Last week Warnock unveiled some eye-popping fundraising figures, announcing he has raised more than $5.7 million from more than 100,000 supporters since his Jan. 5 election, with roughly $5.6 million in his coffers.
The Senate race in Georgia is likely to be one of the most competitive and expensive showdowns in the 2022 midterms. National Republicans have already launched ads targeting Warnock.
A confident King said, "We have no doubt that we can raise the money that’s needed for this race."
King, who’s married to conservative pundit and operative Janelle King, was one of Trump’s most prominent Black supporters in Georgia and a featured speaker at the then-president’s campaign events in the Peach State during the 2020 general election campaign.
"I was supporter of President Trump and we have reached to people around the president and we do hope to earn his support going forward," King said.
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Biden edged Trump in Georgia by less than 12,000 votes in the November election, becoming the first Democrat to carry the state in the White House race in over a quarter-century.
The ballots in Georgia were counted three times — the original Election Day count, a mandatory hand recount and a recount requested by Trump's campaign.
Trump refused to concede to Biden and claimed for two months that there was massive voter fraud in Georgia and five other states where Biden narrowly won. Dozens of legal challenges by Trump and his allies were shot down, and then-Attorney General William Barr said his Justice Department did not see fraud on the kind of scale that could flip the election. Trump continues to claim without providing proof that the election was "rigged" and "stolen."
Asked about Trump’s unfounded claims, King said, "I think there are a lot of disenchanted voters here in Georgia, a lot of distrust, rightfully so. I don’t know what happened in terms of improprieties, but a lot of people in the state feel that way and they deserve to be heard."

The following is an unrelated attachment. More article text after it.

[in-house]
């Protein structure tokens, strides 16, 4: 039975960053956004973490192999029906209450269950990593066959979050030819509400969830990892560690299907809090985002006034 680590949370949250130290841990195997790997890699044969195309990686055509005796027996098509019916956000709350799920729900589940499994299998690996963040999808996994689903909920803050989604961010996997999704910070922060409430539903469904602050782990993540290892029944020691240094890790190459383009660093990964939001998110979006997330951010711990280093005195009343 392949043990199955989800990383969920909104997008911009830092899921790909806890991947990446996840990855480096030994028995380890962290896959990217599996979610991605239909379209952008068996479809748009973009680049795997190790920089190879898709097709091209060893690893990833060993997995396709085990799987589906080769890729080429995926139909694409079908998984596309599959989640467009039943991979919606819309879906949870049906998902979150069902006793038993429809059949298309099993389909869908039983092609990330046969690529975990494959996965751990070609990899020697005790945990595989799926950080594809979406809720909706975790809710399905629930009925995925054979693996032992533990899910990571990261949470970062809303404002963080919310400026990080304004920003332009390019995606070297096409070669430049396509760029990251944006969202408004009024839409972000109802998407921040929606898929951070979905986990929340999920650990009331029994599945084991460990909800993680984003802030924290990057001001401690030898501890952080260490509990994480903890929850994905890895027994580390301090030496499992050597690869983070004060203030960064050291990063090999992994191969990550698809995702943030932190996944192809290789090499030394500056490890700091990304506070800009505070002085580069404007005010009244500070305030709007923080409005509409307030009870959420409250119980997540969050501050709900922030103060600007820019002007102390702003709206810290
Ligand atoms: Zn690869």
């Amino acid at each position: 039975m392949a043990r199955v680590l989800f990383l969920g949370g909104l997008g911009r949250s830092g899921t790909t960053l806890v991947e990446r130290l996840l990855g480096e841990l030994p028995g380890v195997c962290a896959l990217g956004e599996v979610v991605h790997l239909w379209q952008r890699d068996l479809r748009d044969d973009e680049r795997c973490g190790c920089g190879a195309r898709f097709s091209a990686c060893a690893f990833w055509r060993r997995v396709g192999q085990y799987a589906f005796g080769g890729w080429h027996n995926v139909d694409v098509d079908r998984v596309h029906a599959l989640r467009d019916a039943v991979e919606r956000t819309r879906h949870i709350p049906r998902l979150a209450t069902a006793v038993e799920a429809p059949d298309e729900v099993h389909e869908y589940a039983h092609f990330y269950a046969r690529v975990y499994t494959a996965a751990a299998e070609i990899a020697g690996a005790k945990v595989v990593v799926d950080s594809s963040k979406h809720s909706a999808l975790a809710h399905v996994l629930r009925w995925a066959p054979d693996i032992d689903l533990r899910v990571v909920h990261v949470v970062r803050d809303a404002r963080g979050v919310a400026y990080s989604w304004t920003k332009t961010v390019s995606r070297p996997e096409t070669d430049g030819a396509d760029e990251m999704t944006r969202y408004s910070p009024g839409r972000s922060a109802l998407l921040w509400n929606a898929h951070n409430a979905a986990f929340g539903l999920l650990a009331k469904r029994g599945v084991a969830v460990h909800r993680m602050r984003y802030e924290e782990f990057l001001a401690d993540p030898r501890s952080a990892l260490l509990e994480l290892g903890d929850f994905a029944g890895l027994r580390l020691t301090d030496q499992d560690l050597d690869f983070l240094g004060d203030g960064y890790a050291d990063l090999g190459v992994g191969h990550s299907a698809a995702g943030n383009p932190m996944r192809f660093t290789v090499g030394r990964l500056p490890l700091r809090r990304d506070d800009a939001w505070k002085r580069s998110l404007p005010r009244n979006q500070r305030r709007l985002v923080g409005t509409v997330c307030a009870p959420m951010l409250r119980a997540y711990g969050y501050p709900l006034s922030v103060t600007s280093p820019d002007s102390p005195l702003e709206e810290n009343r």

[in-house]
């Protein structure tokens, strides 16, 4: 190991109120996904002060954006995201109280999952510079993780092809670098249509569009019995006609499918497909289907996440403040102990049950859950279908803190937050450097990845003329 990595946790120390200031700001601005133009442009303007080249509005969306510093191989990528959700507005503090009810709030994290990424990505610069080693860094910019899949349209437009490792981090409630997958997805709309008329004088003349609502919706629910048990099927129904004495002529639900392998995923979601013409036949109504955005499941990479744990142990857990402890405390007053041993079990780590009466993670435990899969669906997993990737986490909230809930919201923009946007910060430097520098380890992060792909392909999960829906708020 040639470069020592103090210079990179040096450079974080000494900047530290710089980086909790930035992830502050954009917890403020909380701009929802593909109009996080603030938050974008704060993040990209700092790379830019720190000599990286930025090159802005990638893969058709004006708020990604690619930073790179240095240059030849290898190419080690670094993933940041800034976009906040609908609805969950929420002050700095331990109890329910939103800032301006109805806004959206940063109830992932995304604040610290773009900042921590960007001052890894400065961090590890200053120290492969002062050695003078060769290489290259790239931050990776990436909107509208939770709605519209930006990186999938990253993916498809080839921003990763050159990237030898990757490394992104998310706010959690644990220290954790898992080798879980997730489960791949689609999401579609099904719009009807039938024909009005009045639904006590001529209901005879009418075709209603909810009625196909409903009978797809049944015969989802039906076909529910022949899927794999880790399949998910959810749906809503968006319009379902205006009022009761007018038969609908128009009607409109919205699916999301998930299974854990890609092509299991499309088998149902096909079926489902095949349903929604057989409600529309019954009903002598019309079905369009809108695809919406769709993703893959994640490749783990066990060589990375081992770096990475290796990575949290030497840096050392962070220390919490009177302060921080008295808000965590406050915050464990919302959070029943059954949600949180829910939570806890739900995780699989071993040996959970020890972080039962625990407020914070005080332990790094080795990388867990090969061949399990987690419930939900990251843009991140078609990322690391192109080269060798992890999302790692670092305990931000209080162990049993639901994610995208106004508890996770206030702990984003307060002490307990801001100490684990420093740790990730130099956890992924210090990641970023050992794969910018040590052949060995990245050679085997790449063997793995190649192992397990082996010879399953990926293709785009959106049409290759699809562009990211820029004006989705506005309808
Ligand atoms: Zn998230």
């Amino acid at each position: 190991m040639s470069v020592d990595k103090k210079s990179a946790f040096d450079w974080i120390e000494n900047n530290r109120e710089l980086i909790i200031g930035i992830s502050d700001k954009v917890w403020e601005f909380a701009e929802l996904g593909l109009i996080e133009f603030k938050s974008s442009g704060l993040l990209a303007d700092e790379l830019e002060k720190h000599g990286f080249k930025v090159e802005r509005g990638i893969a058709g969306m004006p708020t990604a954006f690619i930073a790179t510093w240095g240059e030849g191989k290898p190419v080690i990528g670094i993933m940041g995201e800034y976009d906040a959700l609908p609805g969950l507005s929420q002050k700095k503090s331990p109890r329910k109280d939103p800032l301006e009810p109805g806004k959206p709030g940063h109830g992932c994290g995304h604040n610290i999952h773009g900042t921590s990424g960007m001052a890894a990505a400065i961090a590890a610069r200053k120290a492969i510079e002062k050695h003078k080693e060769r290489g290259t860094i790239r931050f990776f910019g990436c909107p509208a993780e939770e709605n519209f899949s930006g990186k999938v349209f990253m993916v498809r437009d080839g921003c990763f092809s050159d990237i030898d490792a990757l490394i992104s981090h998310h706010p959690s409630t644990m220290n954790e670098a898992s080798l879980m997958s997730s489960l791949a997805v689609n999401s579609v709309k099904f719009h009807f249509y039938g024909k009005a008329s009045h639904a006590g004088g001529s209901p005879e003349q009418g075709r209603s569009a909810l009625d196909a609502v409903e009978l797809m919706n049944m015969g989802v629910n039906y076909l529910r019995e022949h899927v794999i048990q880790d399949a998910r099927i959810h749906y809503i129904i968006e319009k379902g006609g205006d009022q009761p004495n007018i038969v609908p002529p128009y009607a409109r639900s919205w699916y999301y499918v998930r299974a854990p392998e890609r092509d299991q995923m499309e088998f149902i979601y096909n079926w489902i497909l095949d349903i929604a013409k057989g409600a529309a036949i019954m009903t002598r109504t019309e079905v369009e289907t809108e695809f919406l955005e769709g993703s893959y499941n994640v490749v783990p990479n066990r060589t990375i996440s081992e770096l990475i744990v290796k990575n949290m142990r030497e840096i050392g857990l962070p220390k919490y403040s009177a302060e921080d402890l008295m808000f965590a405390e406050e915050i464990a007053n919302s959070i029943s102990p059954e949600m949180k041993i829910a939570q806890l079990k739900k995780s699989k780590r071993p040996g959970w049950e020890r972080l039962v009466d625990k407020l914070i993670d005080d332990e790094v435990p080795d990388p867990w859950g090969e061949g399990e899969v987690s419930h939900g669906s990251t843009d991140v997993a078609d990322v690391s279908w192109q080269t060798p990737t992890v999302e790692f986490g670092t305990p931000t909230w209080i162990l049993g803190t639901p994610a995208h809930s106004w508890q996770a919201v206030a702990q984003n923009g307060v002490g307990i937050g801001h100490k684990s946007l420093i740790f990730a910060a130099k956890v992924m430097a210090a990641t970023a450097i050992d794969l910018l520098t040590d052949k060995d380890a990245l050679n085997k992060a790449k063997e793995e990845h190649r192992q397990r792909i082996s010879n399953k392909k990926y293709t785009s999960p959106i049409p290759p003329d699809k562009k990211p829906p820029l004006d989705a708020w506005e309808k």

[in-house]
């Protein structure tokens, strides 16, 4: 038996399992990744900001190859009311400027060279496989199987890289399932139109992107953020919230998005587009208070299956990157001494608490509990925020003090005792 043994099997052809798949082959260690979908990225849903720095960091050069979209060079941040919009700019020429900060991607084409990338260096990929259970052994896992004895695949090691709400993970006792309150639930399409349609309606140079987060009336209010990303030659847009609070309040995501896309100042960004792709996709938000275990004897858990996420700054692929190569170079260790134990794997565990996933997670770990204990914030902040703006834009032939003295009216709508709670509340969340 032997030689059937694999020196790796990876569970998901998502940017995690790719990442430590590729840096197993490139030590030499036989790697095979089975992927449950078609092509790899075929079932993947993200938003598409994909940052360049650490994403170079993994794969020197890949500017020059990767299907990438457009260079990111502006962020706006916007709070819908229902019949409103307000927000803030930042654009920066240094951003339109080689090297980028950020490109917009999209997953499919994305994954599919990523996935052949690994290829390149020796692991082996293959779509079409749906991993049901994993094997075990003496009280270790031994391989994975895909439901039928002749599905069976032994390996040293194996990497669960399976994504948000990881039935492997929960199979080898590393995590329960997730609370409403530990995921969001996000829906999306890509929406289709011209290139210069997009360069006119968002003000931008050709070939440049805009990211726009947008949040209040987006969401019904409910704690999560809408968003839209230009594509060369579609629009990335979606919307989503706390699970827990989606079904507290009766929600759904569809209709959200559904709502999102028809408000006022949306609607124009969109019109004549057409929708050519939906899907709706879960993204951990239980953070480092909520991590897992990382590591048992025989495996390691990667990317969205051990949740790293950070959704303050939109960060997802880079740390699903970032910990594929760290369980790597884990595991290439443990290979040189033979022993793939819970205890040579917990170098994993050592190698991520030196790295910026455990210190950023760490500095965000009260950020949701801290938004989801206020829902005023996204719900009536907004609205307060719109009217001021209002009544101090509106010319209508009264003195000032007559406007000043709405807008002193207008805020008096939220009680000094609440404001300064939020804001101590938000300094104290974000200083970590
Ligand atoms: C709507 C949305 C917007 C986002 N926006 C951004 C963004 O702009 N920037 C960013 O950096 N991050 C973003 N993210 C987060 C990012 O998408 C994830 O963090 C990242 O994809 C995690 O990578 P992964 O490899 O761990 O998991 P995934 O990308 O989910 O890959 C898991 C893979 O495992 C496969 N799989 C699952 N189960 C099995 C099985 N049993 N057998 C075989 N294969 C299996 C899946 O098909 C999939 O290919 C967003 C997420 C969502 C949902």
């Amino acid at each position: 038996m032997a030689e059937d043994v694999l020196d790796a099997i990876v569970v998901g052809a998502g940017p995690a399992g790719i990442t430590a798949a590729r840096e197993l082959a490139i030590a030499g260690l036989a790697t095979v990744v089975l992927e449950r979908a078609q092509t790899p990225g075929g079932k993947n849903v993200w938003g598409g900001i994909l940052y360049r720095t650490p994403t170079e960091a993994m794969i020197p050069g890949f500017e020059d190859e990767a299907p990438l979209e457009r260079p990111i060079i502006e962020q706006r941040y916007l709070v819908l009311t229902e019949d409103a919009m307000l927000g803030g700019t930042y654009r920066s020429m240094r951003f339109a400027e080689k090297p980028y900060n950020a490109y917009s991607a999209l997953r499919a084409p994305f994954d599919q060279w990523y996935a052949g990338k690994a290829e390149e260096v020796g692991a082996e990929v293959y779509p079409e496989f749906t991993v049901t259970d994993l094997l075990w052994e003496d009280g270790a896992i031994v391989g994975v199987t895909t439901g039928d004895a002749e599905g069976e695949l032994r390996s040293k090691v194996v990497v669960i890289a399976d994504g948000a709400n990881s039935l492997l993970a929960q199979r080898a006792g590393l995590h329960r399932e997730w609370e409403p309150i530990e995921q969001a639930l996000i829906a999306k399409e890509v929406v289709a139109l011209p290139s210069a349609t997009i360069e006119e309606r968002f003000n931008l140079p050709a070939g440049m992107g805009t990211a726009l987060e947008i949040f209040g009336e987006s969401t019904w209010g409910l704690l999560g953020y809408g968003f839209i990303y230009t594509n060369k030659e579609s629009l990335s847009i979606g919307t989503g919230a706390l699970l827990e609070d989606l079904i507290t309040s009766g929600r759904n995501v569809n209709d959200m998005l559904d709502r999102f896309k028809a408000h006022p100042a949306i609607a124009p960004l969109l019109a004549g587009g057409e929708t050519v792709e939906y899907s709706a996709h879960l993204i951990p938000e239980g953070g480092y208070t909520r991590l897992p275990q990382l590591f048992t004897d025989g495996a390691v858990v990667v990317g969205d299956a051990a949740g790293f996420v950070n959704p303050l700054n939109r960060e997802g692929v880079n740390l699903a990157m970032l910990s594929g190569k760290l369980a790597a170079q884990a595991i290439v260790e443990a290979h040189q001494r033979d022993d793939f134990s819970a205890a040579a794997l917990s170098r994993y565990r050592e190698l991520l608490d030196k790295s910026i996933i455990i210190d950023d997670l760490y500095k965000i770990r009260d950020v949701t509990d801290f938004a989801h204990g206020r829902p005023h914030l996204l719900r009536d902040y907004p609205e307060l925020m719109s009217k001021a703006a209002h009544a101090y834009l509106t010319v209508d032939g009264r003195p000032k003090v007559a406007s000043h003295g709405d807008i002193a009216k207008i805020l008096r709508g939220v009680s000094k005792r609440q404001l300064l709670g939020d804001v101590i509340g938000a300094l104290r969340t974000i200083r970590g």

He added that he’s "a fan" of Georgia’s new controversial voting law, which he argued "will restore voter integrity in the state, and I think that that bill will serve its purpose and will re-encourage people to go out and vote."
A couple of days after King announced his candidacy, military veteran and businessman Latham Saddler became the second Republican contender to launch a Senate campaign.
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Loeffler has left the door open to a rematch with Warnock, and former Rep. Doug Collins, who ran in last year’s special Senate election and came in third behind Warnock and Loeffler in the November contest, is also mulling a Republican challenge.
Herschel Walker, the former star college and professional football player whom Trump has encouraged to run, said in a Fox News interview earlier this month that he’s considering a bid.
King highlighted that regardless of what other candidates potentially enter the race, he’s "definitely in this for the long haul. There’s been lots of rumors but we can’t base our campaign off of rumors. We’re focused on running our race."